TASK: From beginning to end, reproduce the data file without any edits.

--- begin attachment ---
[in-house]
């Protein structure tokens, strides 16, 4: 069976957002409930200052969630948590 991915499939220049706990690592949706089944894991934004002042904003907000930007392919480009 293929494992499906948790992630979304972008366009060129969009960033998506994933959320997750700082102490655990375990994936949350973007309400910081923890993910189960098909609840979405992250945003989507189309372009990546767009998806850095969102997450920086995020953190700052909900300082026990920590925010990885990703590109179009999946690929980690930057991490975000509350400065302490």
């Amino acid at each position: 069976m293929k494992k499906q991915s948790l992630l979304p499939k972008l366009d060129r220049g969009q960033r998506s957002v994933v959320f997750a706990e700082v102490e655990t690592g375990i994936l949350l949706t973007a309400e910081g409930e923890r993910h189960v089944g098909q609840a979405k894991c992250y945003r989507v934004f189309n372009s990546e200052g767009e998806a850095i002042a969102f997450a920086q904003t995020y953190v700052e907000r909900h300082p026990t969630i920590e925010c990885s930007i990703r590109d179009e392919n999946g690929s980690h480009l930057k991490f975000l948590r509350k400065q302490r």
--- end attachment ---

[in-house]
């Protein structure tokens, strides 16, 4: 069976957002409930200052969630948590 991915499939220049706990690592949706089944894991934004002042904003907000930007392919480009 293929494992499906948790992630979304972008366009060129969009960033998506994933959320997750700082102490655990375990994936949350973007309400910081923890993910189960098909609840979405992250945003989507189309372009990546767009998806850095969102997450920086995020953190700052909900300082026990920590925010990885990703590109179009999946690929980690930057991490975000509350400065302490």
């Amino acid at each position: 069976m293929k494992k499906q991915s948790l992630l979304p499939k972008l366009d060129r220049g969009q960033r998506s957002v994933v959320f997750a706990e700082v102490e655990t690592g375990i994936l949350l949706t973007a309400e910081g409930e923890r993910h189960v089944g098909q609840a979405k894991c992250y945003r989507v934004f189309n372009s990546e200052g767009e998806a850095i002042a969102f997450a920086q904003t995020y953190v700052e907000r909900h300082p026990t969630i920590e925010c990885s930007i990703r590109d179009e392919n999946g690929s980690h480009l930057k991490f975000l948590r509350k400065q302490r």